In late January 2020, the commission ordered a halt to the trial of former Navy Commander Wasantha Karannagoda and thirteen others accused of the disappearance and abduction of 11 primarily Tamil youth between 2008-2009. This was despite the attorney general stating the commission had no power to do so. The trial was scheduled to proceed until it was stayed by the Court of Appeal in June 2020. 

Read more here: Sri Lankan Court of Appeal blocks proceedings against Navy Commander over youth abduction case


The commission has also sought to intervene in several other cases, including the abduction and torture of Keith Noyahr, the murder of Lasantha Wikremetunge, and the disappearance of Prageeth Ekneligoda.

HRW further reports concerns that the commission has obtained police files related to investigations that have focused on the alleged role of military intelligence and leaked them to the military. HRW has urged Sri Lanka to not adopt any recommendations put forth by the Commission.

Whilst an official report has not been released by the Commission, the Colombo Telegraph has reported to have obtained an alleged leaked copy which shows the Commission has been used “exonerate, white-wash and acquit without charge perpetrators of the most heinous crimes committed in Sri Lanka”. These include war criminals, abductors, and money launderers.


Denial of a people’s right to memory

The report also commented on the destruction of the Mullivaikkal memorial at Jaffna University which sparked international criticism and was seen by students as a “denial of a people's right to memory”.

In September 2020, UN Special Rapporteur, Pablo de Greiff, reported on the importance of psychological support throughout Sri Lanka but “particularly in the North and East, where trauma and tensions have been exacerbated by official denials of the suffering experienced by Tamil civilians during the civil war”.

In his report, he highlights the criminalisation of Tamil memorials and notes that;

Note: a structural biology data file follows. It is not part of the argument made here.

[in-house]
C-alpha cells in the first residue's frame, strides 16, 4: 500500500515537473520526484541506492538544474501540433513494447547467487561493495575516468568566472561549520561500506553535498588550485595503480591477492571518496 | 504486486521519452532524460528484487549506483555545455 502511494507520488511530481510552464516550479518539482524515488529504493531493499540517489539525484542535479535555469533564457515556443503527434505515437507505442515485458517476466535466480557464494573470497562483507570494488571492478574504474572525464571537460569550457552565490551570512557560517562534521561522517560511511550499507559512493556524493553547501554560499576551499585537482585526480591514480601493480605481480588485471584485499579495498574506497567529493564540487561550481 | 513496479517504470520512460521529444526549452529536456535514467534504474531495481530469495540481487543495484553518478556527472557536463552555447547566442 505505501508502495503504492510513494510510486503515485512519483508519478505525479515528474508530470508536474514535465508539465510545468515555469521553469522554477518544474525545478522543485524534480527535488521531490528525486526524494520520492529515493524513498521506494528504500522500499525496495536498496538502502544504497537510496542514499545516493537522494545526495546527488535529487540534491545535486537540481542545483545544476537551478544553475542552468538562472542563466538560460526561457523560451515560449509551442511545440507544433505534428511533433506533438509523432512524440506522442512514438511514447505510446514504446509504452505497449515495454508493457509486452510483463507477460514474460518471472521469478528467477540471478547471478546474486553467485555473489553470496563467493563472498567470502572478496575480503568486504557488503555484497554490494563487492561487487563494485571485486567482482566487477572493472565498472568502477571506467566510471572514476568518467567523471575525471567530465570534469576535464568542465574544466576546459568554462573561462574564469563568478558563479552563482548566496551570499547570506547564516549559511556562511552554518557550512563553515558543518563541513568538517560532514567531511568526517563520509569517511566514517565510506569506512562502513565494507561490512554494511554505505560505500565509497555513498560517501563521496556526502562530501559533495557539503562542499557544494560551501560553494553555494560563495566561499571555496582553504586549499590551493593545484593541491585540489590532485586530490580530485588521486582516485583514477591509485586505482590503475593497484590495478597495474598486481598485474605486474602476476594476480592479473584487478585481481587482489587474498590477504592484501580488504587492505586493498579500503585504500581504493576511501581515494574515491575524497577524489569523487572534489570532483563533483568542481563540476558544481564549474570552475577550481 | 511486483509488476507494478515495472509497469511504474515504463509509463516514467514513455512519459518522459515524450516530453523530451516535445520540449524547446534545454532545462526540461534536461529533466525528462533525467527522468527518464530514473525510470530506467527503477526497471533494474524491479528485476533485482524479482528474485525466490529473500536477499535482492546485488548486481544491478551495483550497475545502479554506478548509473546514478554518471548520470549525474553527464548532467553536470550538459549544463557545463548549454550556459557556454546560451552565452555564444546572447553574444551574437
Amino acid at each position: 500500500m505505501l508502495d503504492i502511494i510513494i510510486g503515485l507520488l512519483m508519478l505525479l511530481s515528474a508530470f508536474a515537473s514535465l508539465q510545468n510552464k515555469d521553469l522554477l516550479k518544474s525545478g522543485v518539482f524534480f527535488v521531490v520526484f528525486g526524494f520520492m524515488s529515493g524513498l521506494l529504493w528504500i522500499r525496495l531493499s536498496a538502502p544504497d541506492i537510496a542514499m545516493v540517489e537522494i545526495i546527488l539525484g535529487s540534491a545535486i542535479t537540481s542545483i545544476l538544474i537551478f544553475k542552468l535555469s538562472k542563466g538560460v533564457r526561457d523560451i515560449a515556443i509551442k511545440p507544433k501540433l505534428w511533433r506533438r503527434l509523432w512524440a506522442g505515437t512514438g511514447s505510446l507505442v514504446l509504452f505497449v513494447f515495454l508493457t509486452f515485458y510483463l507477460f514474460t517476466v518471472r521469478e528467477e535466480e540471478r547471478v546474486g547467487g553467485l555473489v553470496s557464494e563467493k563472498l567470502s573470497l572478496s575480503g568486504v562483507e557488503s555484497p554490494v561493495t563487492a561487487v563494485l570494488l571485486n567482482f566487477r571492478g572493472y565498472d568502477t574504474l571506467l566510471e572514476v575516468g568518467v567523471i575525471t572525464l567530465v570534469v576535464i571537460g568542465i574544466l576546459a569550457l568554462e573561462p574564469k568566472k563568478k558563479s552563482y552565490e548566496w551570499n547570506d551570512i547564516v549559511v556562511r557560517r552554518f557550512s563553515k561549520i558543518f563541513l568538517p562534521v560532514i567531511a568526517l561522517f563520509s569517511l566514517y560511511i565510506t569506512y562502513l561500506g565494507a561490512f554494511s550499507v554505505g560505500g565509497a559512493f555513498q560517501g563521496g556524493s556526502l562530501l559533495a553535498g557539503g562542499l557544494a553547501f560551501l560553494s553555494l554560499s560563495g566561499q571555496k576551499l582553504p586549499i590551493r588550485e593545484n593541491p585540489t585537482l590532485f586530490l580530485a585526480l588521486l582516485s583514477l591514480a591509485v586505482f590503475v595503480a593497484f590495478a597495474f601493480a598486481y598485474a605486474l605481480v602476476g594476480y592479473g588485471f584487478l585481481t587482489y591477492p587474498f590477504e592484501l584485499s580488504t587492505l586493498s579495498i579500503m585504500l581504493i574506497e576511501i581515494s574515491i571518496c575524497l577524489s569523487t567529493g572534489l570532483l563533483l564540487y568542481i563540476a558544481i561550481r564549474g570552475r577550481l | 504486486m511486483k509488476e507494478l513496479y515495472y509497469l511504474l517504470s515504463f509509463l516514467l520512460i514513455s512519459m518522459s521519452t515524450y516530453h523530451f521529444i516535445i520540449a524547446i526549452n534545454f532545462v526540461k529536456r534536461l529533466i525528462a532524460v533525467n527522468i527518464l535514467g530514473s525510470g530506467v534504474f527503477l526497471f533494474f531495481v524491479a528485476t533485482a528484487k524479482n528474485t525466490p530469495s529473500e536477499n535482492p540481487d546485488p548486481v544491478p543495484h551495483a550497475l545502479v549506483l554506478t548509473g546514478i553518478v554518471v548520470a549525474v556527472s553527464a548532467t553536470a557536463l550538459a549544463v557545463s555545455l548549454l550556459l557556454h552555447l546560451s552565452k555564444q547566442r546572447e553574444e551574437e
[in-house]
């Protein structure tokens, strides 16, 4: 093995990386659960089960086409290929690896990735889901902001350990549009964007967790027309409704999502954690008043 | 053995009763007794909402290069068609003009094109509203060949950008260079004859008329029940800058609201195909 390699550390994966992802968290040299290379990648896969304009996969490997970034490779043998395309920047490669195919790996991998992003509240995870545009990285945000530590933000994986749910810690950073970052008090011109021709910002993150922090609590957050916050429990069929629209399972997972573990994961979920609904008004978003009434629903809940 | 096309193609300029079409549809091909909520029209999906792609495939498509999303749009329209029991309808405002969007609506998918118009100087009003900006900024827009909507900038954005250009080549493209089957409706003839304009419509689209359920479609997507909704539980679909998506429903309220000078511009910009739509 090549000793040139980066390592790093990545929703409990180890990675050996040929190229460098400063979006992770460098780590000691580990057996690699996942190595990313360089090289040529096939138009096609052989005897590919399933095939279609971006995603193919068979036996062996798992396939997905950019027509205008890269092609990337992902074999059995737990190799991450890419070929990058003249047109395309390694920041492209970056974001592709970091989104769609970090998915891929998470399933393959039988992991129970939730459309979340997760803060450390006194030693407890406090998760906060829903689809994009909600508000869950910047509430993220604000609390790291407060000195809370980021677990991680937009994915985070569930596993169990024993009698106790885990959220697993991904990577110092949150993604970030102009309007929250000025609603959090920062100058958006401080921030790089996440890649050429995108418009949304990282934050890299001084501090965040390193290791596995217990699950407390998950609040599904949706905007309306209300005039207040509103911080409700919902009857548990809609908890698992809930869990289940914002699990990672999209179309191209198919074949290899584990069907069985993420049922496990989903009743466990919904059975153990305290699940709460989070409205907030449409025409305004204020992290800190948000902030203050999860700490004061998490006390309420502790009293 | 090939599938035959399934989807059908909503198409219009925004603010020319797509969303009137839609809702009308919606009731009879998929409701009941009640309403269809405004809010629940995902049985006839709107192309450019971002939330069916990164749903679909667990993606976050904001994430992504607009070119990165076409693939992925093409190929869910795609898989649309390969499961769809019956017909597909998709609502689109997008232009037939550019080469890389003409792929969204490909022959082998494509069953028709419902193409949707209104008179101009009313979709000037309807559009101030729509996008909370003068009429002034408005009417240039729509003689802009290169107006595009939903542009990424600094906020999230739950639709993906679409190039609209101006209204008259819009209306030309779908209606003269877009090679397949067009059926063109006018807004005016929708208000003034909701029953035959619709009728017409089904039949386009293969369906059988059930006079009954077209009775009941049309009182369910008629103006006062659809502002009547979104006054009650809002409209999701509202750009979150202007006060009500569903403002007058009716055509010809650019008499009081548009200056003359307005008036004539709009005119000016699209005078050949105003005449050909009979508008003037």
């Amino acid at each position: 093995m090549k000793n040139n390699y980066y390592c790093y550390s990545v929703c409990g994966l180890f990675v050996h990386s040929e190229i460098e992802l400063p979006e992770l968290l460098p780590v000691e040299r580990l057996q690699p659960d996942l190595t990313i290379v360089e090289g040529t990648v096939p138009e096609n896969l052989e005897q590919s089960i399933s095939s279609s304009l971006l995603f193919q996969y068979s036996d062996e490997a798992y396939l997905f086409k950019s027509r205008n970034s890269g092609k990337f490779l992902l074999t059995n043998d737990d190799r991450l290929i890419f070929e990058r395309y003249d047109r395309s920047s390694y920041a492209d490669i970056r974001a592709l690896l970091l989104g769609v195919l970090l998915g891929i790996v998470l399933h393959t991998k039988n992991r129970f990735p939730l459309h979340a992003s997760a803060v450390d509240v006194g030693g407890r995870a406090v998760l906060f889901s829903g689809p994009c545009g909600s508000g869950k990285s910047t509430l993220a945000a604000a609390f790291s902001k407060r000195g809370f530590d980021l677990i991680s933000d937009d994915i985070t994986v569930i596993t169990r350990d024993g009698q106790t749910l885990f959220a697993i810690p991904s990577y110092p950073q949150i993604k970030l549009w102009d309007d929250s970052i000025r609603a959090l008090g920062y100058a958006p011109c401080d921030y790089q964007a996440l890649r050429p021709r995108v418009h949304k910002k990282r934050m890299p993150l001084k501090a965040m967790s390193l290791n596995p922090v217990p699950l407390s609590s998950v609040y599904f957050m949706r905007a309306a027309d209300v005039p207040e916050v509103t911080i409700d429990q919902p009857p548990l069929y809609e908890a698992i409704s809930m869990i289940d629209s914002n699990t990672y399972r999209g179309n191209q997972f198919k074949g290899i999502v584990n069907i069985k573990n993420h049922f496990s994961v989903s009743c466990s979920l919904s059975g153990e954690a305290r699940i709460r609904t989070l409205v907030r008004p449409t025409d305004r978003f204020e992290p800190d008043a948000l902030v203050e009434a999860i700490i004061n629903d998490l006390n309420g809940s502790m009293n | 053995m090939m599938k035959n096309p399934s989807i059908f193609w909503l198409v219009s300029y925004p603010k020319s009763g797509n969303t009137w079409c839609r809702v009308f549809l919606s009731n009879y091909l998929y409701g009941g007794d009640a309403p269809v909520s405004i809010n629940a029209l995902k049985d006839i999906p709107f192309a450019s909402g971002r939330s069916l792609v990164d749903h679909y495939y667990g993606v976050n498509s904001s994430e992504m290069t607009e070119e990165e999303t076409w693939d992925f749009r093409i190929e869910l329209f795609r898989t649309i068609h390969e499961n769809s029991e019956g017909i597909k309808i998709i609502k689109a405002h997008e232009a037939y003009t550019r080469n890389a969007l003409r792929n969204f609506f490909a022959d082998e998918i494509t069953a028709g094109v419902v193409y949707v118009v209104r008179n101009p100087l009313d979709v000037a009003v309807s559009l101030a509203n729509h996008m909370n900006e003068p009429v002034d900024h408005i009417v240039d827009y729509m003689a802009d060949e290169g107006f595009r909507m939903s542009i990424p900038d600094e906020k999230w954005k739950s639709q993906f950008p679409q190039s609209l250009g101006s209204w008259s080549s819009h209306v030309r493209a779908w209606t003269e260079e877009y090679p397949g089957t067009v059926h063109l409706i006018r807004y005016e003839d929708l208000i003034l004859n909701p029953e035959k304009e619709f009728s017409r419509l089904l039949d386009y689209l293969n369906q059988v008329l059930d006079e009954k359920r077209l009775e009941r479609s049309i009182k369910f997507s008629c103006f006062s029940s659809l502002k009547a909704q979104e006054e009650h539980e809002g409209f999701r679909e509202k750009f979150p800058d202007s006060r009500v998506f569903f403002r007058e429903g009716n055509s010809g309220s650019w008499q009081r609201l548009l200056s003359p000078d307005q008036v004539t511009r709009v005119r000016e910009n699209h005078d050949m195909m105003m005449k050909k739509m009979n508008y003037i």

“Grieving families have expressed the need to bury or destroy photographs of their deceased loved ones in uniform for fear of harassment by the security forces”.

Read more here: Sri Lanka has missed a ‘historic opportunity’ for transitional justice and holds a ‘dismal record’ on accountability - UN Special Rapporteur



HRW calls on the UNHRC to adopt a resolution which establishes “independent international mechanism or process to investigate allegations of serious human rights abuses, war crimes and crimes against humanity, secure evidence, and identify perpetrators for future prosecution”.

They further call on the United States, United Kingdom, Germany, Canada, Japan, China, India, and Other Governments with Influence in Sri Lanka. To not only support such a mechanism but also to:

- “Impose targeted sanctions on individuals credibly accused of serious human rights abuses and violations of international humanitarian law in Sri Lanka.

- Speak out in public and private against attempts to stifle civil space and dissent.

- Pursue criminal investigations against credibly alleged perpetrators of crimes committed in Sri Lanka who are subject to universal jurisdiction and prosecute where the evidence is sufficient.

- Condemn in public and private hate speech and discrimination against minorities in Sri Lanka, especially by ruling party leaders and supporters.

- Call upon Sri Lanka to meet its international human rights commitments to continue to enjoy privileged trading access.

- Work in coordination with partner governments to support and uphold the values of post-conflict reconciliation and equal respect for the rights of all communities in Sri Lanka in public and private interactions with the government of Sri Lanka and in development programming.

- Establish and implement guidelines for development partners to ensure that international aid is not used in programs or projects that disadvantage minorities, including their land rights, and that the military does not benefit from foreign aid until it implements commitments to accountability and security sector reform.

- Suspend military cooperation with the Sri Lankan armed forces until commitments to accountability and security sector reform are implemented.

They further call on the European Union to end the preferential trade agreement it had established with Sri Lanka, known as GSP+.

Read HRW full report here.